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Thread: F/Sgt William 'Bumphery' DFM, June 1945

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    Default F/Sgt William 'Bumphery' DFM, June 1945

    Hello again everyone

    I've come across the following report in the Newcastle Journal, June 2nd 1945:

    Shields man gets D.F.M.
    For his services in the Indian Ocean on October 12 last year, when he took part in the sinking of an enemy submarine, Flight Sergt. William Bumphery (22), of Berkley Street, South Shields, has been awarded the D.F.M. Bumphery volunteered for the R.A.F. in 1941 and was formerly an apprenctice gardener.


    So, a Google search brings up a bit fat zero for 'Bumphery' and DFM. Air 78/24 has a William Albert Bumphrey, service No. 1495791, with a handwritten note saying he is now called Humphrey.

    A quick search on FreeBMD has a William A. Bumfrey, registered South Shields, December 1921, which almost fits the details.

    His service number is amongst those allocated at Padgate, April 1941, so that fits too. Can't find anything on the LG website for 1495791 and Humphrey/Bumphrey/Bumphery/Bumfrey etc though.

    Any helpful suggestions most gratefully received - I'm missing something obvious here, I know!

    Regards

    Simon

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    This is a good one Simon.
    I even tried locating the submarine said to have been sunk on 12 October 1944 (year assumed).
    UBoat.net lists no subs lost in Indian Ocean in October44, in fact there are only a couple in the whole of 1944 lost in that area. I could of course be Japanese, or even ex-Italian. There is a list of Japanese subs on Wikipedia which were lost but none seems to fit.

    Found this at National Archives, but not sure it helps:

    War Office: Home Guard records, Second World War. Durham 8th Battalion. William Bumphrey - born 16/10/1921 - Durham Home Guard, 8th Battalion.

    Held by: The National Archives - War Office, Armed Forces, Judge Advocate General, and related bodies
    Date: 14 May 1940 - 31 December 1945
    Reference: WO 409/27/23/444
    Subjects: Armed Forces (General Administration) | Army | Conflict | Operations, battles and campaigns
    Name Bumphrey, William. Reg

    Good hunting.

    Martyn

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    Thanks for the reply Martyn.

    I had a look for a suitable U-boat, and as you say, nothing seems to fit. U-198 was a possibility on August 12th 1944, but that was sunk by ships. UIT-22 was sunk by a Catalina of 262 (S.A.A.F.) Sqn on March 11th 1944, off the Cape of Good Hope, but that's a bit of a stretch date-wise, and location-wise too.

    The details you have for the Home Guard William Bumphrey seem to fit the same details as my South Shields-born chap.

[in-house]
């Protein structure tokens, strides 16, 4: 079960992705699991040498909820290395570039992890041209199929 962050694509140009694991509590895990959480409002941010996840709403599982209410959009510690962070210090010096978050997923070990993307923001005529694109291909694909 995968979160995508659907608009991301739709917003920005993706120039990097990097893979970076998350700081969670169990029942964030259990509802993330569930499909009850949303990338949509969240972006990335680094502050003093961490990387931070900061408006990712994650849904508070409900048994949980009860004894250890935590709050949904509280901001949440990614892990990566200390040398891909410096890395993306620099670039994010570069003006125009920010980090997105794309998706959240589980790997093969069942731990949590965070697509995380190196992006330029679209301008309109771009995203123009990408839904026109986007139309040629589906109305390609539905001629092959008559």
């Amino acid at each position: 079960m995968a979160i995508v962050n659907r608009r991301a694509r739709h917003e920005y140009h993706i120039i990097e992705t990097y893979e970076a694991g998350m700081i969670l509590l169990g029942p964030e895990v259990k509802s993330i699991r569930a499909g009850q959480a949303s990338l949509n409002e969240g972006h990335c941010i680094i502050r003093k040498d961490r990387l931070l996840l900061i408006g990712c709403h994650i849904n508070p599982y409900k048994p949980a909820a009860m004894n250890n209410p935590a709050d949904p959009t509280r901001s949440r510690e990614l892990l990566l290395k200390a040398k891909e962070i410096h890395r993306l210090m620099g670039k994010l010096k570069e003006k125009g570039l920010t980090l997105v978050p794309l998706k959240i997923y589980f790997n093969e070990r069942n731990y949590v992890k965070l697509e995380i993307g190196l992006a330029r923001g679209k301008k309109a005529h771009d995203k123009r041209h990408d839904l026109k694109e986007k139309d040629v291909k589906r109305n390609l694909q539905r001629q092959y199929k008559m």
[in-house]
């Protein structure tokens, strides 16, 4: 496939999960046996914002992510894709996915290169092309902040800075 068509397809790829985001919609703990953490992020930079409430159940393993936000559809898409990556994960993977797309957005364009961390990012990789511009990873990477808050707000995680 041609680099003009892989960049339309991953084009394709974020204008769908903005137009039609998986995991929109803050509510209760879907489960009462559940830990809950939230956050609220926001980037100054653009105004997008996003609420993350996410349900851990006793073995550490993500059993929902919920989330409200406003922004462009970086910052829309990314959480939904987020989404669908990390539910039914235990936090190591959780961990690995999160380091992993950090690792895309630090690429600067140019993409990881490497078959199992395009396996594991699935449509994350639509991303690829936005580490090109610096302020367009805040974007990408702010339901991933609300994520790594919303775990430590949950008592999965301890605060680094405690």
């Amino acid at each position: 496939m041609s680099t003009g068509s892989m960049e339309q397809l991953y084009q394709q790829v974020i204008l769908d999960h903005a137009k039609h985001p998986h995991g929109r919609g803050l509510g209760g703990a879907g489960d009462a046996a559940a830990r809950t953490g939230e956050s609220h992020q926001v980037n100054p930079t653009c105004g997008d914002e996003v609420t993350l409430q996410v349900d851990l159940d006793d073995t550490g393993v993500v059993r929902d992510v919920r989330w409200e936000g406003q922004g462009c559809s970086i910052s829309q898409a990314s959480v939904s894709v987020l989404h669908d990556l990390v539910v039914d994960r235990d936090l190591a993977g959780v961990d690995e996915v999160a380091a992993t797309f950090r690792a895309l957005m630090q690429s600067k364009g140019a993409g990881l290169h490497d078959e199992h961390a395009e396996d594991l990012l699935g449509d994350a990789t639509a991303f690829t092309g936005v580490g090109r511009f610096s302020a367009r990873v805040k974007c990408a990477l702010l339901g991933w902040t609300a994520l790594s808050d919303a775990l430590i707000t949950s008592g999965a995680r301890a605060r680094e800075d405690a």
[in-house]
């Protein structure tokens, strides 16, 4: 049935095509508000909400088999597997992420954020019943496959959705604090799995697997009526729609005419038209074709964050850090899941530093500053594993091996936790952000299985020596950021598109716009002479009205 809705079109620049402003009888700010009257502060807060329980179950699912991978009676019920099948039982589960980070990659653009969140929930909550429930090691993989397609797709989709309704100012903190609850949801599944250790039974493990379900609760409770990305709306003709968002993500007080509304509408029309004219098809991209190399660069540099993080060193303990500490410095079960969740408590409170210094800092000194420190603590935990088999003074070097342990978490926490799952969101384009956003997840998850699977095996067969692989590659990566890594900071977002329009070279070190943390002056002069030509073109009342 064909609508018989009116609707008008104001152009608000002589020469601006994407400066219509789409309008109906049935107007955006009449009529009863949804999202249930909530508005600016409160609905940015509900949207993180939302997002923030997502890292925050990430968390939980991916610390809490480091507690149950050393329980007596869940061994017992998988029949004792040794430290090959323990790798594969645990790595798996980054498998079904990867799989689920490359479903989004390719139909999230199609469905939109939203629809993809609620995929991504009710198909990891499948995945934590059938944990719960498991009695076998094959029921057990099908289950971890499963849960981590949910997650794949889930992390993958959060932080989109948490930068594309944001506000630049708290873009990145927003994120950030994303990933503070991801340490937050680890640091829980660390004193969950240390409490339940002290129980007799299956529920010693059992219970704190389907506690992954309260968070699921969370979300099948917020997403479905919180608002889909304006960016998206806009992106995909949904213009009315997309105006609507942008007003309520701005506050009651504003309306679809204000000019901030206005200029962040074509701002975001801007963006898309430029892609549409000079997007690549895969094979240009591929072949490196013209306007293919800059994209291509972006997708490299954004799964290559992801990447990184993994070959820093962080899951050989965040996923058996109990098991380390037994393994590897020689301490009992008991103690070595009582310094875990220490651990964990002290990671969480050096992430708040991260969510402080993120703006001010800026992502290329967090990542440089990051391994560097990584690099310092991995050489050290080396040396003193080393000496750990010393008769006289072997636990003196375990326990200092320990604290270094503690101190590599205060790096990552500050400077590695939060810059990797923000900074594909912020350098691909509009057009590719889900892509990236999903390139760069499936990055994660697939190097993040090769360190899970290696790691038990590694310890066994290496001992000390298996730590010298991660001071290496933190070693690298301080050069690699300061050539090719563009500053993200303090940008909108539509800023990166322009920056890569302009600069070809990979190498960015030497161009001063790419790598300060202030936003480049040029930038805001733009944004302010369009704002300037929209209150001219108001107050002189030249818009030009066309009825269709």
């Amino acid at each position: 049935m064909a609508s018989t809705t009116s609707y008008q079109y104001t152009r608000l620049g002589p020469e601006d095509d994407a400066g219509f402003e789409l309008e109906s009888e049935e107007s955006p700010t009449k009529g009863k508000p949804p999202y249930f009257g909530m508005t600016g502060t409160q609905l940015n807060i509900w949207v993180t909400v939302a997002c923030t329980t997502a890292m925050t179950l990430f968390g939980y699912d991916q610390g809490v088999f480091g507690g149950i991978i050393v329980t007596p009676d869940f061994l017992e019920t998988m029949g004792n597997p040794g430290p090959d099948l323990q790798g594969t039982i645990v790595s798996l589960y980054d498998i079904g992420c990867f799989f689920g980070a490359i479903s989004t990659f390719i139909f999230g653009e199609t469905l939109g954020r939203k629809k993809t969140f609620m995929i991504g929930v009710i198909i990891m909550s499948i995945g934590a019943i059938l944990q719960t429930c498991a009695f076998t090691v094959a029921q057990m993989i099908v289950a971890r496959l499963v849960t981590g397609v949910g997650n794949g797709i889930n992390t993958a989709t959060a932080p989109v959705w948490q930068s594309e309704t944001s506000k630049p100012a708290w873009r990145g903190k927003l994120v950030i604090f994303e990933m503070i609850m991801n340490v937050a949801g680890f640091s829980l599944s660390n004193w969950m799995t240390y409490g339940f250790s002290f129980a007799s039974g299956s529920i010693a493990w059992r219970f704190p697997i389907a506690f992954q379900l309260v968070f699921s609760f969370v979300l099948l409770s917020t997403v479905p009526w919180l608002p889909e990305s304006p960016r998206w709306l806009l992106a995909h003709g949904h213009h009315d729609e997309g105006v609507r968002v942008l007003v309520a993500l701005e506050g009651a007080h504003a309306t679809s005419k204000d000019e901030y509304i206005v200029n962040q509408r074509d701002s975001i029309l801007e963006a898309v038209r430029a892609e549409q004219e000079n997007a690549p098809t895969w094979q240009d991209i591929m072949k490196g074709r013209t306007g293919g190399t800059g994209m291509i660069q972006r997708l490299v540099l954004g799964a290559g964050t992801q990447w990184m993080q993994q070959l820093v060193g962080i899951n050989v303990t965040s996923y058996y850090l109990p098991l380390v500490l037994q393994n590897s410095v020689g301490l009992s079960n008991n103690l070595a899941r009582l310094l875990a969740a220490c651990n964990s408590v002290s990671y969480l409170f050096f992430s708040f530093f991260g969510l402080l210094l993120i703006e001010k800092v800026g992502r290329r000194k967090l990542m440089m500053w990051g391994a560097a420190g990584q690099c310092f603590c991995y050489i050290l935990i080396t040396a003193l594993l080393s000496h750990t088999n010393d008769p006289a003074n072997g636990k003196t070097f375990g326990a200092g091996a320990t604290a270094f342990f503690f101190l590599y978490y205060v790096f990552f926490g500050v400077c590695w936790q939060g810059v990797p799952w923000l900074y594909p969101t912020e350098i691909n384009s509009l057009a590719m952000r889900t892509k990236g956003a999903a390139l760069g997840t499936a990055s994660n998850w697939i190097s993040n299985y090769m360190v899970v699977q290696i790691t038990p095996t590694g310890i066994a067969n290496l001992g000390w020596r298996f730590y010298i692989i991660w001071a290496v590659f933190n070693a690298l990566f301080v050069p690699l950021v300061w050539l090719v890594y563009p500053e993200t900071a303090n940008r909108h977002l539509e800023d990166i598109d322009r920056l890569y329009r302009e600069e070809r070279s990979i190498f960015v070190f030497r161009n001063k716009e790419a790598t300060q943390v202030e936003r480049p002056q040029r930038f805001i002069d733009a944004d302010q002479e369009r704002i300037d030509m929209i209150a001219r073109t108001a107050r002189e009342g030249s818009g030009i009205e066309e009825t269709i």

The hunt continues...

    Regards

    Simon

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    Simon do you know if the U-198 sinking by ships was in any way aided by air recon? It says '... he took part in ... ' which could mean he was in the mix somewhere rather than the main participant.

    Just a thought.

    Bruce
    http://www.filephotoservice.co.uk/
    RESEARCH AT THE NATIONAL ARCHIVES & OTHER UK INSTITUTIONS

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    Good point Bruce.

    A little bit of searching found this very comprehensive and detailed account of the sinking of U-198 after it had attacked and sunk the SS Empire City:

    https://forum.axishistory.com//viewtopic.php?t=144196

    which includes this snippet:

    In darkness, the four frigates continued the Vignot search relying on radar to catch the U-boat should it decide to make a break on the surface. The track took the ships in a wide cast upwind of the diving position, with Ormsby intending to continue the plan to cover the south-western sector, aiming to be to the west of the datum by dawn. From here he would make a sweep through the original diving position in an easterly direction at high speed towards the light horizon. The sloops, meanwhile, were to rendezvous with the carriers at 0600 on 11 August. However, this plan was, in large measure, disrupted by events, for at 0211, Taff intercepted a contact report from the Catalina “T” of 209 Squadron which reported a radar contact...For the rest of the night Ormsby’s ships chased shadows and were never able to correlate the positions given by the T/209, or its reliefs. The position reported appeared to be some 25-30 miles too far to the north, probably due to navigational errors by T/209. This confusion was amplified by the inability of the RAF aircraft and Ormsby’s ships to establish reliable communications with each other.

    So, 209 sent at least two Catalinas to the search for U-198.

    Regards

    Simon

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